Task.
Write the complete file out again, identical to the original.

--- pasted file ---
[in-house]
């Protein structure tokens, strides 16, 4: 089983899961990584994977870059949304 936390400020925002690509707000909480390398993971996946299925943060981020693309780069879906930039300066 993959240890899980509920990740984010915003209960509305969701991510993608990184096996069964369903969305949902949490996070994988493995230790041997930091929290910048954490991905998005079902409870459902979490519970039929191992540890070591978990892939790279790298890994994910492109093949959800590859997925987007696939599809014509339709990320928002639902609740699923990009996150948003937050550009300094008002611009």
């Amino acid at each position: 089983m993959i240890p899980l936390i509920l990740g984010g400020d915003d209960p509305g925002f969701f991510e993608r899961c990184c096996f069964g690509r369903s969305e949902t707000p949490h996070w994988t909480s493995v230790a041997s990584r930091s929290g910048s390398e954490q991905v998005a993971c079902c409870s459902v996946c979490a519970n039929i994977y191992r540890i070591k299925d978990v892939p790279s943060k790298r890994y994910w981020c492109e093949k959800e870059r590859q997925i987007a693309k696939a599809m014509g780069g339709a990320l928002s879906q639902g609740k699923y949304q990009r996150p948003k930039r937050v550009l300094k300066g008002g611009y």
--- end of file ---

[in-house]
């Protein structure tokens, strides 16, 4: 089983899961990584994977870059949304 936390400020925002690509707000909480390398993971996946299925943060981020693309780069879906930039300066 993959240890899980509920990740984010915003209960509305969701991510993608990184096996069964369903969305949902949490996070994988493995230790041997930091929290910048954490991905998005079902409870459902979490519970039929191992540890070591978990892939790279790298890994994910492109093949959800590859997925987007696939599809014509339709990320928002639902609740699923990009996150948003937050550009300094008002611009």
């Amino acid at each position: 089983m993959i240890p899980l936390i509920l990740g984010g400020d915003d209960p509305g925002f969701f991510e993608r899961c990184c096996f069964g690509r369903s969305e949902t707000p949490h996070w994988t909480s493995v230790a041997s990584r930091s929290g910048s390398e954490q991905v998005a993971c079902c409870s459902v996946c979490a519970n039929i994977y191992r540890i070591k299925d978990v892939p790279s943060k790298r890994y994910w981020c492109e093949k959800e870059r590859q997925i987007a693309k696939a599809m014509g780069g339709a990320l928002s879906q639902g609740k699923y949304q990009r996150p948003k930039r937050v550009l300094k300066g008002g611009y």